10. Mow the Grass Taller
What does mowing have to do with watering? It’s actually pretty simple. Mowing the grass at the proper height promotes deep roots that can easily access the ground’s moisture. This makes the plants more drought-tolerant. As a result, you’ll water the lawn less often no matter the season.
When you mow the grass taller during summer, you also provide more shade for the soil, reducing water evaporation.
11. Aerate and Dethatch the Lawn
Aerate and dethatch the lawn at least once a year to ensure water absorption and percolation. Soil compaction and thatch are two problems that can lead to wasting water. They prevent proper water absorption, leading to:
- High evaporation rates
- The need to irrigate more often
Lawn aeration and dethatching can prevent these issues, helping you save water and improving your lawn’s health. Check out our guides on how to aerate your lawn and how to dethatch for more information.
Pro tips on maintaining good soil drainage in Florida:
- Some Florida grasses, like St. Augustinegrass and Bermudagrass, are more prone to forming thatch and require more frequent dethatching.
- Adding organic matter to amend Florida’s sandy soil can form a tough layer, preventing air, water, and nutrients from saturating the soil deeper. Use a core aerator to break it up.
It depends on the soil type and what sprinkler nozzles you use. With spray-heads, you need 15 to 30 minutes to apply half an inch of water. If you’re using rotary nozzles, run them for 45 to 90 minutes. Sandy soils absorb water fast, so you can use sprinkler nozzles with a higher debit than for clay soils.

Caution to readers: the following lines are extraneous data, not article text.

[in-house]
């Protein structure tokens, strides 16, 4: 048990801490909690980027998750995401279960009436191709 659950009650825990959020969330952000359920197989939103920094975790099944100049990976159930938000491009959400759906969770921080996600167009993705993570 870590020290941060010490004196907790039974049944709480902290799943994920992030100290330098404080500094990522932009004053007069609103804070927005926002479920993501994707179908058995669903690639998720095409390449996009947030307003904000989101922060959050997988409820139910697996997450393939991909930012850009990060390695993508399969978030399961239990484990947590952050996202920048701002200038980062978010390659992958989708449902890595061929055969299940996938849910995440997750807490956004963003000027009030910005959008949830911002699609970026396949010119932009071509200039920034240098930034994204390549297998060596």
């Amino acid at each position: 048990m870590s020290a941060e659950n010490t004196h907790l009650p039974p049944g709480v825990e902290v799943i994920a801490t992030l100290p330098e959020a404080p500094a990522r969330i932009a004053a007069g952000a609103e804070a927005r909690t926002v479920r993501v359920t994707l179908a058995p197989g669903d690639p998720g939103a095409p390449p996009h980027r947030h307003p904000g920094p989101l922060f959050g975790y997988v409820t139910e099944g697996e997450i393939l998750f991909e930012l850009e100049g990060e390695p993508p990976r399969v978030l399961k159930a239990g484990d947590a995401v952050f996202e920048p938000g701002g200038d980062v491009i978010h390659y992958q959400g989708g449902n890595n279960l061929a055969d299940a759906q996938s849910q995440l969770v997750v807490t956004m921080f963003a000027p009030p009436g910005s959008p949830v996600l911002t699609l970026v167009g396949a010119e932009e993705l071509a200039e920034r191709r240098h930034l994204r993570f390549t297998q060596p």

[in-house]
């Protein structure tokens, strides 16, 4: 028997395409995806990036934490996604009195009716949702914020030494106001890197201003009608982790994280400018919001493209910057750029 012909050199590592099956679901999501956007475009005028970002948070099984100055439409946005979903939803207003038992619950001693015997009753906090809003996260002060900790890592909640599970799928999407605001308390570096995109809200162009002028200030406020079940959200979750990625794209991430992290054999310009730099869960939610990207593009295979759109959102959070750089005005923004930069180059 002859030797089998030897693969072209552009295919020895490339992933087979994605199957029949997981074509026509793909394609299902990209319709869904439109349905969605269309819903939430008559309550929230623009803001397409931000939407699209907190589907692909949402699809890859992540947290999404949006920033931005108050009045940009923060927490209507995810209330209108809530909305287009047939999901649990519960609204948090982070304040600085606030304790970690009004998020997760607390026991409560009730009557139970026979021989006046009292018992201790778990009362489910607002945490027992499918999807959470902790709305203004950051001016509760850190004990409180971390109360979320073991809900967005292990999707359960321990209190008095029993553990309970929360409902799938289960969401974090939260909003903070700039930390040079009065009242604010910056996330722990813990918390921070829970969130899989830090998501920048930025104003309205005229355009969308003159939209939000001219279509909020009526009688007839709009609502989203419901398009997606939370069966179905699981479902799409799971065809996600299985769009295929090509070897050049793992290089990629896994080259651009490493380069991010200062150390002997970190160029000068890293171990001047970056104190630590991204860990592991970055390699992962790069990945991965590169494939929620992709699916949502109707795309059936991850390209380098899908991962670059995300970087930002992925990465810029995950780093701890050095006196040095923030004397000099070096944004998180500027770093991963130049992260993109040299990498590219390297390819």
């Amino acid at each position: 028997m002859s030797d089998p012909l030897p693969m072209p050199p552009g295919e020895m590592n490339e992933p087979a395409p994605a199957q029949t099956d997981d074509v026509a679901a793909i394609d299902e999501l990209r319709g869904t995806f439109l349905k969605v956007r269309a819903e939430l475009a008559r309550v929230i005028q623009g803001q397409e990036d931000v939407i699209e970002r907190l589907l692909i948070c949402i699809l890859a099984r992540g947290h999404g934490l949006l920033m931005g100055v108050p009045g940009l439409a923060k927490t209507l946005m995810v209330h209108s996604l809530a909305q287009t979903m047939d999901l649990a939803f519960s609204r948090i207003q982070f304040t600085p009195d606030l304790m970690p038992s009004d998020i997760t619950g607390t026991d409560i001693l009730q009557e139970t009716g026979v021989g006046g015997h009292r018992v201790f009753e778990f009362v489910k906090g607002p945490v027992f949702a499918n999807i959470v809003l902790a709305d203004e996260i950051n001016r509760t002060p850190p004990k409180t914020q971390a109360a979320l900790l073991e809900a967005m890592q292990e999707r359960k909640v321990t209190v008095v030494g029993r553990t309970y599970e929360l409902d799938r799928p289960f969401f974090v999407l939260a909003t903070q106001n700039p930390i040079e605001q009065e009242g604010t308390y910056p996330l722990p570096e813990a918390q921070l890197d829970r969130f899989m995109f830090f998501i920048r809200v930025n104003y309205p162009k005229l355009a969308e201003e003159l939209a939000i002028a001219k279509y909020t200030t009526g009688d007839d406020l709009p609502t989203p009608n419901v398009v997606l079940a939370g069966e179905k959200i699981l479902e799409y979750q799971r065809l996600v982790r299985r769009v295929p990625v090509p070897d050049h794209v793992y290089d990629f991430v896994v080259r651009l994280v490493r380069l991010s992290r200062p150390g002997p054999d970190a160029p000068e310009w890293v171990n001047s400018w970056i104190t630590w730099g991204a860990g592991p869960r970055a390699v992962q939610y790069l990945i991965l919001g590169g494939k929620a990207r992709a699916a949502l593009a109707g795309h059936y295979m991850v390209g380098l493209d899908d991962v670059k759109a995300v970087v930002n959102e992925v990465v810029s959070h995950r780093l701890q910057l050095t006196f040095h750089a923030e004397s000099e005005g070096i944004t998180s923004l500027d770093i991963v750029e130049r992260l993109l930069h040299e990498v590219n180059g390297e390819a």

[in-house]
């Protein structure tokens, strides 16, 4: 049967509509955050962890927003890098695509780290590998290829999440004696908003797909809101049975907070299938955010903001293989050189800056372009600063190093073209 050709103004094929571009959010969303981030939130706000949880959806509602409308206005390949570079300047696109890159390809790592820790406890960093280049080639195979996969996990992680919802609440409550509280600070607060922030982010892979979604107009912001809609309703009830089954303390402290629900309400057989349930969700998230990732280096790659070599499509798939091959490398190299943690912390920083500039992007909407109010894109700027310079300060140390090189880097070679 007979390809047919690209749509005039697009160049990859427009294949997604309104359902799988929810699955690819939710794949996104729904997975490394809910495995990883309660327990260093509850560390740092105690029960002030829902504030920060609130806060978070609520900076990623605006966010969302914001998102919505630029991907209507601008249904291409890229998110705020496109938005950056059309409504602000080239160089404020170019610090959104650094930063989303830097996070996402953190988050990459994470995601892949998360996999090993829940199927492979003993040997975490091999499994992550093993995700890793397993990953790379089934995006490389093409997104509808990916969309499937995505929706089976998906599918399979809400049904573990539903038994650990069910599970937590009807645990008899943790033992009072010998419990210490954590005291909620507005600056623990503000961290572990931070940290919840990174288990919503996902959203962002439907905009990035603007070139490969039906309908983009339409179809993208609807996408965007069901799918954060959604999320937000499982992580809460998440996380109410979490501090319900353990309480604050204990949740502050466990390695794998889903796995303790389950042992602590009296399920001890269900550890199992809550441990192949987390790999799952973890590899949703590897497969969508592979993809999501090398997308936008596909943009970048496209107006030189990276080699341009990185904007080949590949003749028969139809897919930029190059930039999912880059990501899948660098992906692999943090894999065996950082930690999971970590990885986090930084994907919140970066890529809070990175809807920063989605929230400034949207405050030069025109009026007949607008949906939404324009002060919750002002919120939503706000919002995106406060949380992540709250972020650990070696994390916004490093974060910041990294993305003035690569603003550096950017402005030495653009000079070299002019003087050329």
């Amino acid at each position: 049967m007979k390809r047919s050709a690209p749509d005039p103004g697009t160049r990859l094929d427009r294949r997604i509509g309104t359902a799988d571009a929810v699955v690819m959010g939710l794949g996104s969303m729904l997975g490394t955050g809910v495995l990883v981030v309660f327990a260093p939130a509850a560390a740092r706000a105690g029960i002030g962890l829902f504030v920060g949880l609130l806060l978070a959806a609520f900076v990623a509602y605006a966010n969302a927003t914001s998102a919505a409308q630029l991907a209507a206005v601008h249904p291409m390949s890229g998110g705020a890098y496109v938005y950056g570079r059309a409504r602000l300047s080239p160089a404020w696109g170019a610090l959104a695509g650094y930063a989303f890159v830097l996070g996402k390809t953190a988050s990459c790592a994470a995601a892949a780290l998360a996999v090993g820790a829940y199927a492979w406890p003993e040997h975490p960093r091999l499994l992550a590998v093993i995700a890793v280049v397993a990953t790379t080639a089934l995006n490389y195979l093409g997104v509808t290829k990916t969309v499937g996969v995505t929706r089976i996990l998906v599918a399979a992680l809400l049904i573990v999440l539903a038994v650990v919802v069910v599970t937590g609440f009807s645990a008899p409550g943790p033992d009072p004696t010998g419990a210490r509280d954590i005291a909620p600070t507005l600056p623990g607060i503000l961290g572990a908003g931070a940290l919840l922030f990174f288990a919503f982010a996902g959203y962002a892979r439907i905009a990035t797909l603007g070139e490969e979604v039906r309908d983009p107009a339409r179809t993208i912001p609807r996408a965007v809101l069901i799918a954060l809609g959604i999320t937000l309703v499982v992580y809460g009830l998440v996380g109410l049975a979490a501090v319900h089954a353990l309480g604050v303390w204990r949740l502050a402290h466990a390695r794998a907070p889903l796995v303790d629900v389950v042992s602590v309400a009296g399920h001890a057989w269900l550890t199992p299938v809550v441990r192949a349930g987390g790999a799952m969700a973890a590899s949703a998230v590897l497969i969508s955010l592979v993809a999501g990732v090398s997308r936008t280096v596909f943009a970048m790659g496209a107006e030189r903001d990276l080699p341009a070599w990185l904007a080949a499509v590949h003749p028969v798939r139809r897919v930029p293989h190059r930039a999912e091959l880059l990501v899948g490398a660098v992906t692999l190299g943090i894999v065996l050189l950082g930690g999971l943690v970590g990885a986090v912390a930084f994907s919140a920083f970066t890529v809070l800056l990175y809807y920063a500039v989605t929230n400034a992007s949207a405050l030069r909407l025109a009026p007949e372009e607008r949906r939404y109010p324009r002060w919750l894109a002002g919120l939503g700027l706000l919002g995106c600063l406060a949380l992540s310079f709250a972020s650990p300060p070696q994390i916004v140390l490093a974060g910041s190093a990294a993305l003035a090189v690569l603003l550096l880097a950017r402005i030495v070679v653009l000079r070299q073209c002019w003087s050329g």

Florida sandy soils add a little twist to the “water deep and less frequently” rule. Since sandy soil retains only about 1 inch of water in the root zone, don’t try to soak it. Apply ½ to ¾ inches of water per session. Any excess infiltrates below the point where roots can access it. But keep the low frequency and water only when the grass looks wilted.
Generally, once or twice a week. But it’s best to let the grass set the tone. Try to water only when 30 to 50% of the lawn shows signs of drought like folded blades, bluish-grey color, and slower recovery from foot traffic.
Yes. Applying fertilizer makes the grass grow faster, which also makes it thirstier. Applying fertilizer at the wrong time of year can make your grass use too much water. See our optimal lawn fertilization schedule for Florida to make sure you’re fertilizing at the best time of year.
Keep Your Florida Lawn Healthy and Fresh!
We talked about a few practical tips to help you water your Florida lawn correctly each time. With a proper lawn watering schedule, you can be sure your grass will grow constantly. For help keeping it at an attractive height, you can always hire a local LawnStarter lawn care pro for weekly or bi-weekly mowing.
Search here for a lawn care company near you or find a trustworthy lawn care service in your city on our local pages:
- Lawn care services in Jacksonville, FL
- Lawn care services in Miami, FL
- Lawn care services in Tampa, FL
- Lawn care services in Orlando, FL
- Lawn care services in St. Petersburg, FL
LawnStarter’s pros are here to help you maintain your dream lawn, but you have to do your part by maintaining a healthy watering schedule, too!
Main Image Credit: Pexels